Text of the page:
This article for the Mental Health Awareness week (9th-15th of May 2022) is an opportunity for me to share my experience with mental health and how I found ways to support myself. I hope my journey will inspire you.
Back in 2015, at fifty years old, I was diagnosed with prostate cancer. I did not envisage that the journey to recovery would take me three long years, my marriage would break down, I would experience severe depression, and consequently would find a passion for making ceramics.
We all face big or smaller challenges in life, a health issue, the loss of loved ones, or setbacks. Most people grieve or feel sad and recover, but for some of us these events trigger more profound alterations in our brain.
I always considered myself as being a strong, adaptable, and resilient person. I lived in six different countries, supported my family, and embraced some of the most complex work challenges my previous long-term employer offered me.
Being diagnosed with prostate cancer was another challenge live was throwing at me and I embraced it as a new challenge as I did with most of things in my life: surgery, radiotherapy, hormone therapy, scans, blood tests and appointments with the oncologist rhythmed my last six years.
At the end of 2017, I was not feeling well. I had difficulties to sleep, spent my days seating on the armchair in the living room, scrolling through social media, unable to work and avoiding people. I knew there was something wrong but could not understand exactly what was happening. I consulted my GP. She asked safeguarding questions and prescribed me an antidepressant. The drug did not work for me, making my sleep worst, and I stop it. I looked for alternative ways to recover.
I signed up for Cognitive Behavioural Therapy but after few sessions I did not see much improvement. So, I decided to go out of my comfort zone and my living room: I travelled on my own for twenty days to Peru and Chile. Having to talk and socialise with people and seeing beautiful landscapes and cities helped me. I felt good again, but few weeks after returning home, the depression was showing signs of coming back.
I consulted a psychotherapist and saw a psychiatrist. They diagnosed me with severe depression, partially caused by the hormone therapy I was on. I enrolled into a psychotherapy treatment which lasted four months. It was difficult emotionally but helped me acknowledge what I endured in my life. Not only my experience with cancer, or my marriage breakdown, but also the trauma I faced as a child and young adult (I did not identify it as such). The therapy worked and, I was back on my two legs, embracing life again!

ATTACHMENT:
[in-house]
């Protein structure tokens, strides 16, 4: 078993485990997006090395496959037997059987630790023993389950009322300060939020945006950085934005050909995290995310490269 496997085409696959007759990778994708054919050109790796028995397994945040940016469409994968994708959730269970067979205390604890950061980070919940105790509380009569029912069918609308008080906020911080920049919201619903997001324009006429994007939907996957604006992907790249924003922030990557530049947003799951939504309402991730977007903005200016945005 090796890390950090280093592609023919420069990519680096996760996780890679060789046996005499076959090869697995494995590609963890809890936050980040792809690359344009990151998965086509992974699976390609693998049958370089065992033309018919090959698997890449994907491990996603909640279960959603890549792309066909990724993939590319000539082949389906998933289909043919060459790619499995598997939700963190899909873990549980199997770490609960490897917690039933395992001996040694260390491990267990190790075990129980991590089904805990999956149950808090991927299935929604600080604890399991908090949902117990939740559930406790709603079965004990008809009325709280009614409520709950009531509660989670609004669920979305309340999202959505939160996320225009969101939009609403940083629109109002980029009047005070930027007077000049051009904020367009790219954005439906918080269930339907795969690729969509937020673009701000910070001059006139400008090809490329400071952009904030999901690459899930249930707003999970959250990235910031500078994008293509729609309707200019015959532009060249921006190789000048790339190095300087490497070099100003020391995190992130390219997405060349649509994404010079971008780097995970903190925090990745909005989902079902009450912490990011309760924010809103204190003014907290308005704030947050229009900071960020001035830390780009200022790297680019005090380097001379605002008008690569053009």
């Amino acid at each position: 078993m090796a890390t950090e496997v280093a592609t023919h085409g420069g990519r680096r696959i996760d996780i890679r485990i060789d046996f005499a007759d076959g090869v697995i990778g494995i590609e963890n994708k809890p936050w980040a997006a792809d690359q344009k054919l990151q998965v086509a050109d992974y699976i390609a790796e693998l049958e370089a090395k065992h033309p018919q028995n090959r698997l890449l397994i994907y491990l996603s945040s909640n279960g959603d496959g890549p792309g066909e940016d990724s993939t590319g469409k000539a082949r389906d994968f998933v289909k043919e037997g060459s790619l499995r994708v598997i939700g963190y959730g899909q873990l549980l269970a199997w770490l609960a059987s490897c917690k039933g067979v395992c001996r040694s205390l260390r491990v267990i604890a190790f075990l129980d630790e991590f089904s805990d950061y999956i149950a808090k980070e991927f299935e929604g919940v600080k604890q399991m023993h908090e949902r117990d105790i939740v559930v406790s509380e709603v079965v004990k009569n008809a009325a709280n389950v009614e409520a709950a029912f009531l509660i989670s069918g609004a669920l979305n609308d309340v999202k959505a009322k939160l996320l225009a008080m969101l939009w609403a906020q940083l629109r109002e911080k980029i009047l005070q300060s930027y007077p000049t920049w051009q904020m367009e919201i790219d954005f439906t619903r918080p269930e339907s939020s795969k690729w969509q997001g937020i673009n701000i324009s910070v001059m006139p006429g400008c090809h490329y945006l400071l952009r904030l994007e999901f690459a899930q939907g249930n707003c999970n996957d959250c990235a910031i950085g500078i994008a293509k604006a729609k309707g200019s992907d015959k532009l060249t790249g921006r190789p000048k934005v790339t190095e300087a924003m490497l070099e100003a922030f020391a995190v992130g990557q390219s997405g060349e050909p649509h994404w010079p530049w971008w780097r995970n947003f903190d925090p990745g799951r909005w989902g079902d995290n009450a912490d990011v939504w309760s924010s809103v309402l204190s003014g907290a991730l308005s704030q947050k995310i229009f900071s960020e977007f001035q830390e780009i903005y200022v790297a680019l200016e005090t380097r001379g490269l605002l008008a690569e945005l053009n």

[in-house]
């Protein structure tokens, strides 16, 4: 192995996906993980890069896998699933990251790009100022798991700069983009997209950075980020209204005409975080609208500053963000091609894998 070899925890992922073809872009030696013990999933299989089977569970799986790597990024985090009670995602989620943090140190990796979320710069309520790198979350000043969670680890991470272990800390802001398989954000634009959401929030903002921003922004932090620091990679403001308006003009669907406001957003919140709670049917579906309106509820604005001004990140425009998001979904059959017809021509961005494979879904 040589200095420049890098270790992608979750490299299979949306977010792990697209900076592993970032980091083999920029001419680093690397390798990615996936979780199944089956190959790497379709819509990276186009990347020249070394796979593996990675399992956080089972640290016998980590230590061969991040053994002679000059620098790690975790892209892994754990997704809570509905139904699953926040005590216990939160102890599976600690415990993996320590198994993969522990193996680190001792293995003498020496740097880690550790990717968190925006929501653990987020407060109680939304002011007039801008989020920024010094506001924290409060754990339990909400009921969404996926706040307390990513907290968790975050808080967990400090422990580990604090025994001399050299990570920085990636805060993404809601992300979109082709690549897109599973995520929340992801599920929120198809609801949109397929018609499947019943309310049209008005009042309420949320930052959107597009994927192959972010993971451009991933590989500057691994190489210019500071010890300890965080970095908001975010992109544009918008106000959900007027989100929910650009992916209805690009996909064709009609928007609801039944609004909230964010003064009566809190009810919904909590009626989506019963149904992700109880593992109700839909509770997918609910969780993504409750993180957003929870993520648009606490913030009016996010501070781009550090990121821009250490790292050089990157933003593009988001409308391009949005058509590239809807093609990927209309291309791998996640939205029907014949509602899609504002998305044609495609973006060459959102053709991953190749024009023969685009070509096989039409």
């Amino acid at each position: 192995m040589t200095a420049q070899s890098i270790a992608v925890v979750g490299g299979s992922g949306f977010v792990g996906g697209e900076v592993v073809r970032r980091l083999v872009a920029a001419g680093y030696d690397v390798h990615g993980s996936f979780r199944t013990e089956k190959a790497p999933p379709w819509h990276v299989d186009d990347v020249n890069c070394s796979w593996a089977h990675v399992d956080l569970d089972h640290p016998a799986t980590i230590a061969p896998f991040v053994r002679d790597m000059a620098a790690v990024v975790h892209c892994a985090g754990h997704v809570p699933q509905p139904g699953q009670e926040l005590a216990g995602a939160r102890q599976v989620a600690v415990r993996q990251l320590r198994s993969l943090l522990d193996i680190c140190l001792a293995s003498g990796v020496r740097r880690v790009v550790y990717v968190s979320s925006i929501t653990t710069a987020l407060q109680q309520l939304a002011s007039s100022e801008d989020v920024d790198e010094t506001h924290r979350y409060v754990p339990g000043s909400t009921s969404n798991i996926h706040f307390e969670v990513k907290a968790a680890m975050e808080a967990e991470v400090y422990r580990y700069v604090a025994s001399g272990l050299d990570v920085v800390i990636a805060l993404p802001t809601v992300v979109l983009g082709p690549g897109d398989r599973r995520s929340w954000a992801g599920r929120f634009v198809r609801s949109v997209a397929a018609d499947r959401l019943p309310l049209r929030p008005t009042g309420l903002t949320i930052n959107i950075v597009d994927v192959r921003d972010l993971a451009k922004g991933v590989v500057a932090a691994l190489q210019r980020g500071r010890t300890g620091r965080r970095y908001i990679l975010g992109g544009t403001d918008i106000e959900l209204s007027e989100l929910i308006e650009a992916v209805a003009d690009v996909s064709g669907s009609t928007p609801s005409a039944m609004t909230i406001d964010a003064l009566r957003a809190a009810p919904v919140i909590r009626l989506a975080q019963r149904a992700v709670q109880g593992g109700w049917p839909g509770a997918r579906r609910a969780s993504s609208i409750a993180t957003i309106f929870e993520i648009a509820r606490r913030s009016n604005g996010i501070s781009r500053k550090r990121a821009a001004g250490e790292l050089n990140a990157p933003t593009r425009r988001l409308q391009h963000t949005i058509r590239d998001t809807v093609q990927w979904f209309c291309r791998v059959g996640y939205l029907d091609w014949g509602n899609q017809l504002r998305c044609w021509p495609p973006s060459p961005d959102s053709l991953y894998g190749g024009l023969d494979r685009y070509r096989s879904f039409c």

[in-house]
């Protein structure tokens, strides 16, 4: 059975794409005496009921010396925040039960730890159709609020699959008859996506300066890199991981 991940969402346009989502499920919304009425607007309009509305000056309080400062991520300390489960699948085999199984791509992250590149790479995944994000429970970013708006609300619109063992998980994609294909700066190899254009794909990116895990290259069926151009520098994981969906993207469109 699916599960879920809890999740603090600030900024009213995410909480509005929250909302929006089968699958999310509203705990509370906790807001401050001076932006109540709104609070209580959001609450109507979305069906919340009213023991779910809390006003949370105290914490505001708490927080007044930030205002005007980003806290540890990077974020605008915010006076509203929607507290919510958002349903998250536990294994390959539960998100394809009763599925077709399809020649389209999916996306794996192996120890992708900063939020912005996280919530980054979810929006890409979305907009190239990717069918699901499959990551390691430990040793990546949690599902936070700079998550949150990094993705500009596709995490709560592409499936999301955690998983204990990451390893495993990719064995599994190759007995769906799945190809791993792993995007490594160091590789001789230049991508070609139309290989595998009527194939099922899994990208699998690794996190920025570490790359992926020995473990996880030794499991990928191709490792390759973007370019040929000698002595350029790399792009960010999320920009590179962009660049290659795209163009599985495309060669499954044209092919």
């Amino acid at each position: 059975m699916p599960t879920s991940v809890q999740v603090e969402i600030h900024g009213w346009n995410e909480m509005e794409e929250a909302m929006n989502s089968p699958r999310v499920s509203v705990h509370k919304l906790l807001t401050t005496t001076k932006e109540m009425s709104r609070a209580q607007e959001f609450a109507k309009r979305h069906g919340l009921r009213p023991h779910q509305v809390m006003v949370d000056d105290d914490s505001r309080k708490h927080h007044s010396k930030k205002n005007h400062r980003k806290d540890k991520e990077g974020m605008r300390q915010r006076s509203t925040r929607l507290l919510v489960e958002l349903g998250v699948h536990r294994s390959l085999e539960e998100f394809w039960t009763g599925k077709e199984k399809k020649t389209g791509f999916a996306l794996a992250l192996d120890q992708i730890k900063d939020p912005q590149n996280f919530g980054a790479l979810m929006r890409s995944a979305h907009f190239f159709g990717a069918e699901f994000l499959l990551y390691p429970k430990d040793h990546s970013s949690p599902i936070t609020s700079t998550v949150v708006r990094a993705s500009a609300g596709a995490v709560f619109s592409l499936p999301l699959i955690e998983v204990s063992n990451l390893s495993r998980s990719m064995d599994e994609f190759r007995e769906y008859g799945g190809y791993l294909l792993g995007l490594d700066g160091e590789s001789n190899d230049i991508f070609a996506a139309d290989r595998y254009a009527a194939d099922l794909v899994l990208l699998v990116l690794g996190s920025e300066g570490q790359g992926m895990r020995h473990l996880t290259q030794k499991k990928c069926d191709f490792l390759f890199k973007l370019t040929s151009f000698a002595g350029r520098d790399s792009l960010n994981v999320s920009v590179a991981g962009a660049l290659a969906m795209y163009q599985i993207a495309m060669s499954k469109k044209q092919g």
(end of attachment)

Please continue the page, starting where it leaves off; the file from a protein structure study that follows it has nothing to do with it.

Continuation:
At the same time, I signed up for a weekly evening pottery class in my neighbourhood to make pots and meet other people. I was so interested in ceramics that I joined a large and brighter studio and practiced making vessels up to 15 hours a week. It gave me an opportunity to develop new skills, see other people and talk to potters about our mutual interest. Pottery is all about making things with someone’s hands; helping focus the brain and practice mindfulness.
Today, making ceramics is an important part of my life. It is a passion that I developed during the successive lockdowns, setting a small studio at the back of our garden. In 2021, I exhibited my pieces in four galleries and sold most of them, fundraising for the charity Prostate Cancer UK. Ceramics helped me balance my life. Throwing vessels from blocks of clay is such a satisfying experience!
Loneliness, difficulty to sleep, stress and irritability could be red flags of depression. I ignored them initially. During my recovery from depression, I learned few simple but important things: talking to friends and family about difficulties someone experiences, being open about feelings, not keeping things for someone’s own help massively. Balancing someone’s life and work, giving plenty of space for being with loved ones, enjoying nature and simple activities are particularly important. Finally, I would recommend taking on the challenge of crafting! It is great for relaxing and refocusing our brains.